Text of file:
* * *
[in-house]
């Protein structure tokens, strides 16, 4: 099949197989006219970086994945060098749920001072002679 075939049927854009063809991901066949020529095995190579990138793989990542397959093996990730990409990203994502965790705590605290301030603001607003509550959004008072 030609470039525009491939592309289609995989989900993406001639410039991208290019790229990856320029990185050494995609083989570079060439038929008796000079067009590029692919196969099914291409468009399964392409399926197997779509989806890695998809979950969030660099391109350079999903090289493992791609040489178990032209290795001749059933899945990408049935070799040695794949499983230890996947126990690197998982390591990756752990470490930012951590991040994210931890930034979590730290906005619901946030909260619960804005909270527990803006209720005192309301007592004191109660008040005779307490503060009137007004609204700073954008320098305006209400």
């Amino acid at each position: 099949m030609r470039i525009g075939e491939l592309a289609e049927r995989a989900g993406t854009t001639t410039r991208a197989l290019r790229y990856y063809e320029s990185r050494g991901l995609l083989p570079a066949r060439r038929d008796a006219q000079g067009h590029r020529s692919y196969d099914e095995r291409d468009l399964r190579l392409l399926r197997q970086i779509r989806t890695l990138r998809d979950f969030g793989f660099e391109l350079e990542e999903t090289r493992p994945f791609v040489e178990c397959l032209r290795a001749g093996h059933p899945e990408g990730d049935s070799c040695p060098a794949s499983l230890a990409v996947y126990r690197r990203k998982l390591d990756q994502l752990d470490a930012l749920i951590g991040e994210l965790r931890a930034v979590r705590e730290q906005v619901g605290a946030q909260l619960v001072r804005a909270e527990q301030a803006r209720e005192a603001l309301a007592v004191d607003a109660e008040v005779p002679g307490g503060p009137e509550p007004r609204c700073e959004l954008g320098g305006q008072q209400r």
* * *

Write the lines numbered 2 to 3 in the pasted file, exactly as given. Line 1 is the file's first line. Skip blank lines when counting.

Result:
């Protein structure tokens, strides 16, 4: 099949197989006219970086994945060098749920001072002679 075939049927854009063809991901066949020529095995190579990138793989990542397959093996990730990409990203994502965790705590605290301030603001607003509550959004008072 030609470039525009491939592309289609995989989900993406001639410039991208290019790229990856320029990185050494995609083989570079060439038929008796000079067009590029692919196969099914291409468009399964392409399926197997779509989806890695998809979950969030660099391109350079999903090289493992791609040489178990032209290795001749059933899945990408049935070799040695794949499983230890996947126990690197998982390591990756752990470490930012951590991040994210931890930034979590730290906005619901946030909260619960804005909270527990803006209720005192309301007592004191109660008040005779307490503060009137007004609204700073954008320098305006209400």
């Amino acid at each position: 099949m030609r470039i525009g075939e491939l592309a289609e049927r995989a989900g993406t854009t001639t410039r991208a197989l290019r790229y990856y063809e320029s990185r050494g991901l995609l083989p570079a066949r060439r038929d008796a006219q000079g067009h590029r020529s692919y196969d099914e095995r291409d468009l399964r190579l392409l399926r197997q970086i779509r989806t890695l990138r998809d979950f969030g793989f660099e391109l350079e990542e999903t090289r493992p994945f791609v040489e178990c397959l032209r290795a001749g093996h059933p899945e990408g990730d049935s070799c040695p060098a794949s499983l230890a990409v996947y126990r690197r990203k998982l390591d990756q994502l752990d470490a930012l749920i951590g991040e994210l965790r931890a930034v979590r705590e730290q906005v619901g605290a946030q909260l619960v001072r804005a909270e527990q301030a803006r209720e005192a603001l309301a007592v004191d607003a109660e008040v005779p002679g307490g503060p009137e509550p007004r609204c700073e959004l954008g320098g305006q008072q209400r």